Iron deficiency occurs when there is lack of sufficient iron in the blood. Iron deficiency is the most common nutritional deficiency and the leading cause of anemia in the world. The fast growth of young children can be at risk if their iron requirements are not met adequately.
- Iron is needed by the body to perform a variety of functions — to form hemoglobin and myoglobin, compounds that carry oxygen in the blood and muscles.
- Iron deficiency can cause fatigue that impairs the ability to do physical work in adults. Without adequate iron, our muscles will not get the required oxygen which will lead to feelings of low energy, thus having a negative impact on our daily performance.
- Iron deficiency may also affect memory or other mental function in teens.
- Iron also helps to maintain important enzymes to enhance our immune system.
- It helps to produce collagen and is important in binding tissues together in the body.
Iron Deficiency In Woman
- Iron deficiency is the most common nutrient deficiency that affects women, as women lose more iron when they menstruate. The amount of iron women lose in their menstrual period averages around 1 mg or so for every day of bleeding.
- Women— especially when pregnant, lactating or trying to conceive or are on a very low cal diet — should be especially careful. Iron deficiency can delay normal infant activity, movement and mental function.
- Iron deficiency in pregnant women can increase the risk of prematurity or delivering a low birth-weight baby, which can have a negative impact on the long-term health of the baby.
Iron Deficiency Symptoms
Iron deficiency leads to symptoms like tiredness and lethargy, difficulty in concentrating and a shortened attention span – none of which is good news.
- Fatigue coupled with feeling of exhaustion, weakness, irritability or inability to focus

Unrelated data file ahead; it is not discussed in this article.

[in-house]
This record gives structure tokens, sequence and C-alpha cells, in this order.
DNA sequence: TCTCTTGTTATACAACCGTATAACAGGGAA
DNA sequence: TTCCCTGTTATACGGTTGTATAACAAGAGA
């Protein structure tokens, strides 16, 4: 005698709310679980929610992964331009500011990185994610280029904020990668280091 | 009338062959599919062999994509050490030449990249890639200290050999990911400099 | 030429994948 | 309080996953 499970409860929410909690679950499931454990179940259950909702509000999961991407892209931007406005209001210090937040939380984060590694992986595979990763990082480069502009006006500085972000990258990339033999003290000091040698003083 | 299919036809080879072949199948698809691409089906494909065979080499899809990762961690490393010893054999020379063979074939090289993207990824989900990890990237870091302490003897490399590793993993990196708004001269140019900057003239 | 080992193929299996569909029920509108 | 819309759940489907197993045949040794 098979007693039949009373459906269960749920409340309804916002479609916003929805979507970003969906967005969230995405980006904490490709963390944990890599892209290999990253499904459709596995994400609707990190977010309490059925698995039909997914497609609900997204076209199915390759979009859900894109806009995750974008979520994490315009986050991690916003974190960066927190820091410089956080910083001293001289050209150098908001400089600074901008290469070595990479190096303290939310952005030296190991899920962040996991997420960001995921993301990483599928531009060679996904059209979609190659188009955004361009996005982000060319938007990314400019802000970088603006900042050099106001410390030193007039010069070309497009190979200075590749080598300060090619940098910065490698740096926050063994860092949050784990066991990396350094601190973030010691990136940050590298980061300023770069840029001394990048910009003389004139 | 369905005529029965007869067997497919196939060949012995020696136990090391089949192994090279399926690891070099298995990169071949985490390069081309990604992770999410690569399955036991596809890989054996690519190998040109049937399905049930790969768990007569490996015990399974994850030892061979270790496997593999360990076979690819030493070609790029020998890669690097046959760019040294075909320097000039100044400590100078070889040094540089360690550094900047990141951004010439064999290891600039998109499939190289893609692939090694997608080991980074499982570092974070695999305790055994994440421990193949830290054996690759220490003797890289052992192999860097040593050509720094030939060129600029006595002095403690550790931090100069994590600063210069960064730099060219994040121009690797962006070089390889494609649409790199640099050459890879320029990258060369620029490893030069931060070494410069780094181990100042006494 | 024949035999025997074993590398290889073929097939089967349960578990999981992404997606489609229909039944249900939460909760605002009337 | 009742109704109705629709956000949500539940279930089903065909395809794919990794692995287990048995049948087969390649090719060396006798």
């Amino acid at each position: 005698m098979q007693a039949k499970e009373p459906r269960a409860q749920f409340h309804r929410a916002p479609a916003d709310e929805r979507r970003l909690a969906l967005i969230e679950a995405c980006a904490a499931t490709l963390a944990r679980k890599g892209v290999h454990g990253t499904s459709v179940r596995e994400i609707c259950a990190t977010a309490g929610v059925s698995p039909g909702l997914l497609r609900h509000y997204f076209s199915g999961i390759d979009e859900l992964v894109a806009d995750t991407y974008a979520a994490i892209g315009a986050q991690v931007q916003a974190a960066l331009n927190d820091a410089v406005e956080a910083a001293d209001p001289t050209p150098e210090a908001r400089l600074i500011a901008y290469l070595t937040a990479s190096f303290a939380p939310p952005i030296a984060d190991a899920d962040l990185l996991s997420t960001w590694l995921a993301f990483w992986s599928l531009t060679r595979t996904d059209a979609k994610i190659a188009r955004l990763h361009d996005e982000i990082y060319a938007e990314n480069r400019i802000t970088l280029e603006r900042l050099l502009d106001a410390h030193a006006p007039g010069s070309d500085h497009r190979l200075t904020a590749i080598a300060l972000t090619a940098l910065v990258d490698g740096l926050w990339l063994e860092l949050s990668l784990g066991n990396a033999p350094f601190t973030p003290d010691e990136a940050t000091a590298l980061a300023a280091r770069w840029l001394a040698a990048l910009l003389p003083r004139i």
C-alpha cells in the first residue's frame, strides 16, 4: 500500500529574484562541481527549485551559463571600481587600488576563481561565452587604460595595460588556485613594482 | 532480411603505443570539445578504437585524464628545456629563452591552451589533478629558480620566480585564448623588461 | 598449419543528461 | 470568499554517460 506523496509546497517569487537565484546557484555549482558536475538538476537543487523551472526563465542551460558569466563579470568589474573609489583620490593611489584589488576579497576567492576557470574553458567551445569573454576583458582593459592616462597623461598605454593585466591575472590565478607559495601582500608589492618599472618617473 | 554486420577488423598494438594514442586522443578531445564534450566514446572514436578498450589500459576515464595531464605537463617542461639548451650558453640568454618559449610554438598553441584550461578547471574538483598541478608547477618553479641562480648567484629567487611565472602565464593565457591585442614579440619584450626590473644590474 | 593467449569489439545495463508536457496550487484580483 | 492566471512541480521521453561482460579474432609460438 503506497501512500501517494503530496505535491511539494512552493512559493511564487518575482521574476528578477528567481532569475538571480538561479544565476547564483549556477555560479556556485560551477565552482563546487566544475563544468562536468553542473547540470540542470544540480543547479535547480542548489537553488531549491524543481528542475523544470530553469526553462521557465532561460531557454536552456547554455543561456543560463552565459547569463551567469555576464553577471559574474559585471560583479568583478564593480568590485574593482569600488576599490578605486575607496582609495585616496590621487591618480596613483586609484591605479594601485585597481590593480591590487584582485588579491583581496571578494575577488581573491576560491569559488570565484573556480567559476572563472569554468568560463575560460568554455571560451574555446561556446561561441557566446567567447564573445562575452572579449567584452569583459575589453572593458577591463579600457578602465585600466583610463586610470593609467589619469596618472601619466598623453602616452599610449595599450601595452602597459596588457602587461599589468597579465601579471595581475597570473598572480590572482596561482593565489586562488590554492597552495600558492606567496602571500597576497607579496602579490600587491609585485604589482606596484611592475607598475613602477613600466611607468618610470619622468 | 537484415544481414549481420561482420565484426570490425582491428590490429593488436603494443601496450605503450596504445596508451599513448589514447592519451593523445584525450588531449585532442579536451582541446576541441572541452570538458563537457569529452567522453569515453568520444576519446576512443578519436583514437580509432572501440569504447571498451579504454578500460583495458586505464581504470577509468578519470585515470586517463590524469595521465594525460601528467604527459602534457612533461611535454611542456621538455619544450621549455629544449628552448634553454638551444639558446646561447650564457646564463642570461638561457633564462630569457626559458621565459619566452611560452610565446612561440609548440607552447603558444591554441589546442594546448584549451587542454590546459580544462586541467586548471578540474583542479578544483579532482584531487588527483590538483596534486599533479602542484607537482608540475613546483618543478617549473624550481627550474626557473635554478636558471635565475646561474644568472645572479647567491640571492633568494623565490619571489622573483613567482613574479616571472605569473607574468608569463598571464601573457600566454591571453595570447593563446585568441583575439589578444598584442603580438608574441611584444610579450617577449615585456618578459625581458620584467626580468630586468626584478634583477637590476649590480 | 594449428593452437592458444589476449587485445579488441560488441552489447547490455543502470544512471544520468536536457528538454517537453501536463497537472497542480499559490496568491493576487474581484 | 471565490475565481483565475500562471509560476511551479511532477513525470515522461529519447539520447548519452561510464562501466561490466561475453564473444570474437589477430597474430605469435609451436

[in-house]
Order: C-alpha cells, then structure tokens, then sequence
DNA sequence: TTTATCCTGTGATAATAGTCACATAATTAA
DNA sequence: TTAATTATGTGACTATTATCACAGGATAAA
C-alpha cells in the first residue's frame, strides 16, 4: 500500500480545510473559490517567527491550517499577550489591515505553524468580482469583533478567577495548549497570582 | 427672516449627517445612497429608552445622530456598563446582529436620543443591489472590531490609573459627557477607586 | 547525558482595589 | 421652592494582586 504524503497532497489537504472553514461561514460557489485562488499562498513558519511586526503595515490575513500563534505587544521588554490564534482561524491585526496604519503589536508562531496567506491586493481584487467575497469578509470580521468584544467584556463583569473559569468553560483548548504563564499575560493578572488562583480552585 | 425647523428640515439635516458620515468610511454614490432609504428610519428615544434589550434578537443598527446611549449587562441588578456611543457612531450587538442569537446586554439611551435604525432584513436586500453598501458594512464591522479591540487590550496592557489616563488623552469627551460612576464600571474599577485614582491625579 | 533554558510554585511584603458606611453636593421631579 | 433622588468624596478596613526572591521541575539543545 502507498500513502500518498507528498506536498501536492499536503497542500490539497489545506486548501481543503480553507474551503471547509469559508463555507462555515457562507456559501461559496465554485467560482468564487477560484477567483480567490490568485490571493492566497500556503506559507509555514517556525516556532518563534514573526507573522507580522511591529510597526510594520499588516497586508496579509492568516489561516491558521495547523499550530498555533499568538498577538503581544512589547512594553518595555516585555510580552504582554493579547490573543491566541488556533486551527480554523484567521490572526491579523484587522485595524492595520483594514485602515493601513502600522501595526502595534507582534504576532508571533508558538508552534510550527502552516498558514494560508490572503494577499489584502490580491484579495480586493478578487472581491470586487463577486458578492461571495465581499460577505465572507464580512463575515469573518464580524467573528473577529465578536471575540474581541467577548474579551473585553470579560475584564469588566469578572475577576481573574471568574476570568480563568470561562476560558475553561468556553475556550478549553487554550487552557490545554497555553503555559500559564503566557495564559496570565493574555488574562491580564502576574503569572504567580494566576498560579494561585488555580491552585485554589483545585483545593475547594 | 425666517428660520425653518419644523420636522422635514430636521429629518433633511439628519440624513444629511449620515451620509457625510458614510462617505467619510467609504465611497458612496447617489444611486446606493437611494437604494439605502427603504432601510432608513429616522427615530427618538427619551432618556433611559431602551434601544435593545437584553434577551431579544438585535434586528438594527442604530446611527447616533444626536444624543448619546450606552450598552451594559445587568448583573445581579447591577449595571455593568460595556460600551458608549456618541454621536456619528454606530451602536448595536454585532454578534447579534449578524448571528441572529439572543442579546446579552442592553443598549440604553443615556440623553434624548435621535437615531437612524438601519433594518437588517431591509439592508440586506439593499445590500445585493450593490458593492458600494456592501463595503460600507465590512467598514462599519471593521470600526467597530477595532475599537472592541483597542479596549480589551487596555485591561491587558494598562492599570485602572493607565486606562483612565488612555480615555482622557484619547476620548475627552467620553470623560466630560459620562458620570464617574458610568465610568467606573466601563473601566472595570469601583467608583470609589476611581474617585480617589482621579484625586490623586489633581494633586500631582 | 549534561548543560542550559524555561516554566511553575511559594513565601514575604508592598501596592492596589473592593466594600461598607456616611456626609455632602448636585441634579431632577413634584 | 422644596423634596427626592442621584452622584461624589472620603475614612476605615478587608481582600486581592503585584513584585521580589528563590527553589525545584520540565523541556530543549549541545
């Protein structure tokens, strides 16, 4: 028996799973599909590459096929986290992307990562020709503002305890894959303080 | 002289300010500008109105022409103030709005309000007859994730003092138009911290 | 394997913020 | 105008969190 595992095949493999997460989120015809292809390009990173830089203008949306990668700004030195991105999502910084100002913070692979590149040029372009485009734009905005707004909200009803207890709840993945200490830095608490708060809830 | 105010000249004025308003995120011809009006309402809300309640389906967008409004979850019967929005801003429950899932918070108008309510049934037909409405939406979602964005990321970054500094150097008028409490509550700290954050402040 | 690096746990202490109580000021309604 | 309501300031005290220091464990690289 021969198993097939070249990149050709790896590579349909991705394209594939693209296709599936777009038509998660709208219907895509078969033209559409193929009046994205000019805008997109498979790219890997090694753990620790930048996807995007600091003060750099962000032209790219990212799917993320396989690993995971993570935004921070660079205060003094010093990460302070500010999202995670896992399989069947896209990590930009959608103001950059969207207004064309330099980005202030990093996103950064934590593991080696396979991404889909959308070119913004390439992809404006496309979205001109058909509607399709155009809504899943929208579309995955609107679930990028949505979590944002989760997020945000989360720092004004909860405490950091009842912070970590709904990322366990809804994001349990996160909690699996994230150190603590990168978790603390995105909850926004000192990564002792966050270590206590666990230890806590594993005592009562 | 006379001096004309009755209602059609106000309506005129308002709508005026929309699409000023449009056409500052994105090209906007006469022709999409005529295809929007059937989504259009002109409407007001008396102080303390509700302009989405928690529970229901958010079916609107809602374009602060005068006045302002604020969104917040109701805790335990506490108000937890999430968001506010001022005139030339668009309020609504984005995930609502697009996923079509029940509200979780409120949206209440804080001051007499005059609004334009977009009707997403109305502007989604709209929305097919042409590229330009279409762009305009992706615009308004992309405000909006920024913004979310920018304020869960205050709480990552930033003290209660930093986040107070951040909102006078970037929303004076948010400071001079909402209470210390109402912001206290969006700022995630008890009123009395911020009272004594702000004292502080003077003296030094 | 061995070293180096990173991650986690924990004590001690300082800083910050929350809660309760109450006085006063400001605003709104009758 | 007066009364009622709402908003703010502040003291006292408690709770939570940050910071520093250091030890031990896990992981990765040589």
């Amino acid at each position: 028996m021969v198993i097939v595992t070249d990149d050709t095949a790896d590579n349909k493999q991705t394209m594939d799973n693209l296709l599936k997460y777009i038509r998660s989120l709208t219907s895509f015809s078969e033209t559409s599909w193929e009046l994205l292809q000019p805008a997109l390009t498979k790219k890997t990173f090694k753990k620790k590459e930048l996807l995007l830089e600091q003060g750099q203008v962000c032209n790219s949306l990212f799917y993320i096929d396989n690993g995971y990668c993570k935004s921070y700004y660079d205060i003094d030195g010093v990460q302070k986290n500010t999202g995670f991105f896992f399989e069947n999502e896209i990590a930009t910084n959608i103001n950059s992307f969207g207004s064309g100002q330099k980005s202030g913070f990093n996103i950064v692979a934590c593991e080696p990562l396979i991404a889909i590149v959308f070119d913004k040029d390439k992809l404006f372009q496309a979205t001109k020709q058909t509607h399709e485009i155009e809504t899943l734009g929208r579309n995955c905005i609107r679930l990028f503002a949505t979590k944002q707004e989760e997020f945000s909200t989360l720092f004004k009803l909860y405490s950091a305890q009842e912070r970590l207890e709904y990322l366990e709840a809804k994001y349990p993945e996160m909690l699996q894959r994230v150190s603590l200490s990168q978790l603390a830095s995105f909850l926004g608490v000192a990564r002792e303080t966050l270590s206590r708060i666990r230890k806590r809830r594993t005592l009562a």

- Breathlessness during exercise and normal walks because without enough iron in the blood, the body becomes starved for oxygen
- Brittle or thin, frail nails with a concave or spoon-shaped depression.
- Swelling, Soreness or Inflammation of tongue (Glossitis)
- Decreased immune function which leads to frequent infection and sickness
- Difficulty in maintaining body temperature
- People who have iron-deficiency anemia may have an unusual craving for non-food items, such as ice, dirt, paint, or starch. This craving is called pica .
- Slow cognitive and social development in infants and children
Iron Rich Foods
- A trick to get more iron out of your food is to have foods high in vitamin C — i.e. orange and sweet lime juices, guava, tomatoes, capsicum, berries, papaya, cantaloupe and grapefruit in combination with bread, cereals, pasta or whole grains. Milk is a poor source of iron.
- Vegetables that are good sources of iron are potatoes with their skin, spinach, kale, broccoli, cabbage, lettuce, cauliflower greens, turnip greens, lotus stem moth, bean sprouts and tomato juice.
- Baked beans, black beans, chickpeas, kidney beans, lima beans are also high in iron.
- Soya in its many forms, whole grains like whole grain bread or brown rice, fortified cereals and grains are other sources of non-heme iron.
- Dry fruits rich in iron include dried apricots, avocados, raisins, dates, figs and prunes. One cup of dates has as much as 5.3 mg of iron— about 20 per cent of the RDA for women. Snacking on 4 dried figs, you can get over a quarter of your daily iron fix in one go.
Foods High In Iron
The Recommended Dietary Allowance (RDA) for iron is 11 milligrams for males age 14 to 18, but only 8 milligrams for males 19 and older. Women ages 14 to 50 need 18 milligrams each day, but their recommended dosage drops to 8 milligrams at 51 years and up. Women need 27 to 60 milligrams during pregnancy. However, pregnant women should consult their physician about prenatal supplements, which usually contain enough iron to meet the needs of mother and child.
|Food, Standard Amount||Iron (mg)||Calories|
|Clams, canned, drained, 3 oz||23.8||126|
|Fortified dry cereals (various), about 1 oz||1.8 to 21.1||54 to 127|
|Cooked oysters, cooked, 3 oz||10.2||116|
|Organ meats (liver, giblets), cooked, 3 oza||5.2 to 9.9||134 to 235|